Attorney General Mark Shurtleff said he wants Utahns to know they will be allowed to go to the polls this Tuesday even if someone challenges their right to vote. The issue was raised after a group threatened to make people prove they are U.S. citizens before voting in the primary.
"I am very disturbed by this threat and believe this type of challenge could scare citizens from exercising their right to vote," commented Shurtleff. "This is intimidation - plain and simple."
Utah allows for two types of challenges to voters. First, a document identifying the voter and the basic for the challenge must be submitted with the county clerk by the Friday before the election. However, no challenges were made before the filing deadline.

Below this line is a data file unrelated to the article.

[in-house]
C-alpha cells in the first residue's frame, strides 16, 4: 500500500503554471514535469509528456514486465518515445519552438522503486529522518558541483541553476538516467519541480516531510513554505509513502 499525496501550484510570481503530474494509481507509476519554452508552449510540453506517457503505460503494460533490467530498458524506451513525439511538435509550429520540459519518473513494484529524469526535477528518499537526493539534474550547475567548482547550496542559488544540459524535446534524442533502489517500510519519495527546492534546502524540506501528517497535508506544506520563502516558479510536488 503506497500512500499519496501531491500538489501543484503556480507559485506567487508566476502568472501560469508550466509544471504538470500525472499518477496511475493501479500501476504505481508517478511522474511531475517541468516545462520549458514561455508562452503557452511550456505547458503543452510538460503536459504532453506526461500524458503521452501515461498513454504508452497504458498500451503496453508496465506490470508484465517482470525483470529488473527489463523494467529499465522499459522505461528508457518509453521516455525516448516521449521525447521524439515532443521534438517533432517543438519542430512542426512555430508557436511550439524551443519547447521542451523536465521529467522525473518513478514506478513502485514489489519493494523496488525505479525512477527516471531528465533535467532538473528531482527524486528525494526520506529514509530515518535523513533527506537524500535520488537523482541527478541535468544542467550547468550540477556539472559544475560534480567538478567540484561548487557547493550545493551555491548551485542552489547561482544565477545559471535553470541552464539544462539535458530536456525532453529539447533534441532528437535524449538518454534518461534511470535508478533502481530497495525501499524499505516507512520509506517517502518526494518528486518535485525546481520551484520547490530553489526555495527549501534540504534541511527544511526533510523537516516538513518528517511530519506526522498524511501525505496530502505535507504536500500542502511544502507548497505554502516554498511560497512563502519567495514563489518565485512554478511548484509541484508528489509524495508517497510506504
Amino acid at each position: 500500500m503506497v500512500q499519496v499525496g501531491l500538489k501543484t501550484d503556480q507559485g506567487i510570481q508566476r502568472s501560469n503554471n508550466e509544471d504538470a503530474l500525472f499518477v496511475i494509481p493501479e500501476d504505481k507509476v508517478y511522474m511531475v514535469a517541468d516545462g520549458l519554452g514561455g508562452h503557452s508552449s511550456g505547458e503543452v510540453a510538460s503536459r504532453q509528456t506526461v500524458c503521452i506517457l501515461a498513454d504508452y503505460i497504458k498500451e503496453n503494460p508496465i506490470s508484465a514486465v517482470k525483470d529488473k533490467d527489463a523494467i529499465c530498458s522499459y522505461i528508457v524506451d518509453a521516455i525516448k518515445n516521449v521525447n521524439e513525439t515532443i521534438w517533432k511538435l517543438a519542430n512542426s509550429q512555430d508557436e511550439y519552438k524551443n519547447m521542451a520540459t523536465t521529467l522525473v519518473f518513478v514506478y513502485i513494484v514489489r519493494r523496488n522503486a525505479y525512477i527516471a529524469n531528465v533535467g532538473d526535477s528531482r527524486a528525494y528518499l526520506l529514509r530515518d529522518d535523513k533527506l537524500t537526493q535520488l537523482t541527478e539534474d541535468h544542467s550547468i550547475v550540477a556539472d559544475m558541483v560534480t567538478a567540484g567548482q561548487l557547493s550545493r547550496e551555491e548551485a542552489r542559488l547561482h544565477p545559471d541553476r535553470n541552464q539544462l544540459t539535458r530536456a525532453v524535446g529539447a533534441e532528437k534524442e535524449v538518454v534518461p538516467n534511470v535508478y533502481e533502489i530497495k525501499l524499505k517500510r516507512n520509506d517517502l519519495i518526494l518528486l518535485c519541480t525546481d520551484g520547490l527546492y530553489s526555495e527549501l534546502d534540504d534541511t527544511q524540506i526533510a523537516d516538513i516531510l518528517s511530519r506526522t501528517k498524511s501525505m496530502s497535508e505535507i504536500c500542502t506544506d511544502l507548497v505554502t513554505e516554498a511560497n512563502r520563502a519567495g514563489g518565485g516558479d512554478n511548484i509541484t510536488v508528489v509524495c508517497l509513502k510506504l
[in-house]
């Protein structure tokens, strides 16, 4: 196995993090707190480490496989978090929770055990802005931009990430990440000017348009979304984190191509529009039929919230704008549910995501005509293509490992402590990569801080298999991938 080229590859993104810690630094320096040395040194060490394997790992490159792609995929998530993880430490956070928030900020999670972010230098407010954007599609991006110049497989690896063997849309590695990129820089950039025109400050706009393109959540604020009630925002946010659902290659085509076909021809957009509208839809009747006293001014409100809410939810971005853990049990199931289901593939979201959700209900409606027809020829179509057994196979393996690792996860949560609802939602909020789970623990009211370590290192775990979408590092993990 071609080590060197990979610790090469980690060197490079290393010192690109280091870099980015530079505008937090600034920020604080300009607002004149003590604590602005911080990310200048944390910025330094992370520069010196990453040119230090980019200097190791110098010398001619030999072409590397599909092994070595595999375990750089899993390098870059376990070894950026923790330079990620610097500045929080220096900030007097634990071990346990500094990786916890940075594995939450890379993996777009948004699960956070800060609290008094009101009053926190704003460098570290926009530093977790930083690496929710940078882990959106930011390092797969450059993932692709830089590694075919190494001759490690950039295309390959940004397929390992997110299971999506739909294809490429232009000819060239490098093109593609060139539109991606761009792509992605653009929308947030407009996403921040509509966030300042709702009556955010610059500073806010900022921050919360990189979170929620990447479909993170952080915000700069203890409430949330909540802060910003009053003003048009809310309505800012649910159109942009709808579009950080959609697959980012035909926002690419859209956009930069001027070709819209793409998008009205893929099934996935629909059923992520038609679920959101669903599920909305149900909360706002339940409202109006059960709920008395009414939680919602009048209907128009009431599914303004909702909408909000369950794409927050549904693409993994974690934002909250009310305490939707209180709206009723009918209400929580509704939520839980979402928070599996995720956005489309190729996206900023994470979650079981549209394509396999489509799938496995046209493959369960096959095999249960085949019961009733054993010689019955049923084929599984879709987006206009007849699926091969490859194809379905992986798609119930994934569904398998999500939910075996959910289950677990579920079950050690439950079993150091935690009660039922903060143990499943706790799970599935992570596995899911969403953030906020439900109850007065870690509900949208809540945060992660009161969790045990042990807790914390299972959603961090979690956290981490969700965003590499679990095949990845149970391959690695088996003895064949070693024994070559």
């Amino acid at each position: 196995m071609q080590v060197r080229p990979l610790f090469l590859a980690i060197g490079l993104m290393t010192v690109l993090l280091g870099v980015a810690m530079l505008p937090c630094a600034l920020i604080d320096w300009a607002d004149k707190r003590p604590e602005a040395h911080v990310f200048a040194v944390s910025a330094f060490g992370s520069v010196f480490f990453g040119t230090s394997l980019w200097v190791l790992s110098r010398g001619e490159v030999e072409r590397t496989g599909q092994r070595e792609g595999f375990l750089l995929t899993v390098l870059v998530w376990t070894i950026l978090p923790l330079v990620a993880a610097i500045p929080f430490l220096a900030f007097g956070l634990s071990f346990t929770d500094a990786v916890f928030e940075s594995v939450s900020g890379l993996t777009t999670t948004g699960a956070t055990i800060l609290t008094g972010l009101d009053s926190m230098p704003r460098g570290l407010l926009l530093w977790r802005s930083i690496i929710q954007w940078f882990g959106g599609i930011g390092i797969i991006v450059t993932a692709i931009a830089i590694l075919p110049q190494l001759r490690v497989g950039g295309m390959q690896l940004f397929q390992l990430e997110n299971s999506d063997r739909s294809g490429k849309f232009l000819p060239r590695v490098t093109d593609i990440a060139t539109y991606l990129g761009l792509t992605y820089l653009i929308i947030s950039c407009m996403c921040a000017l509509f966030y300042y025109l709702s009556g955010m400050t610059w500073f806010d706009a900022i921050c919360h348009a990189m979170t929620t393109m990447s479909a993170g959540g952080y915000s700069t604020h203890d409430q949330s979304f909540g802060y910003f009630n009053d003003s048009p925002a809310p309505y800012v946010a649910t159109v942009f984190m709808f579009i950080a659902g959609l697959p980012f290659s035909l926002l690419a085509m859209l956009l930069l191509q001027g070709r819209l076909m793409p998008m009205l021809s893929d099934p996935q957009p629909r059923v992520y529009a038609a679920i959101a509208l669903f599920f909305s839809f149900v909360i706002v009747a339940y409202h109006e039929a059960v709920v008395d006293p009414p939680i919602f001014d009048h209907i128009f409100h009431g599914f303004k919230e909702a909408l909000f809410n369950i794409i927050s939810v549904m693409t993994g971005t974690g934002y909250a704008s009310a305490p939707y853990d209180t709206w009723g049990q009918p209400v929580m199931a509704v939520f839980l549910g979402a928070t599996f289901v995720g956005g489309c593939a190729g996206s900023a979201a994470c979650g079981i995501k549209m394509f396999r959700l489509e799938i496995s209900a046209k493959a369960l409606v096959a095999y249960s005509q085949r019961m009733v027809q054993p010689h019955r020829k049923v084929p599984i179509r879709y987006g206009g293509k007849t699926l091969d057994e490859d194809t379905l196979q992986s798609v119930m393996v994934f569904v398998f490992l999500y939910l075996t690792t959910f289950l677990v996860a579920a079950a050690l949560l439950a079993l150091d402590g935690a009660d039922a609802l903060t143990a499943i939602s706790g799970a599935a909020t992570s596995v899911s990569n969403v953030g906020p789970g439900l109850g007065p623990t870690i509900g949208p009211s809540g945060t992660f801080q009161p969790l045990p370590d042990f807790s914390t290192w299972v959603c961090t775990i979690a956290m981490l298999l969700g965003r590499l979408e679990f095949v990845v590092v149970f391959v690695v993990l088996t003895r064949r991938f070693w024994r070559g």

Second, a challenge can be made at the voting precinct when a person tries to put the ballot in the ballot box. A person can be challenged for four reasons:
The voter is not the same person listed in the official register.
The voter is not a resident of Utah.
The voter is not a citizen of the United States.
The voter has not resided in Utah for 30 days before the election.
When a voter is challenged, the election judge will ask the person to provide proof of identity and residence and then allows the individual to vote with a provisional ballot.
The provisional ballot will be processed and counted after the election judge verifies the voter's identity and residence.
"Utah has always had a process in place to let people vote and resolve any challenges without holding up the entire election," said Shurtleff. "I am encouraging all registered voters who wish to participate in the upcoming primary elections to go to the polls on Tuesday and vote."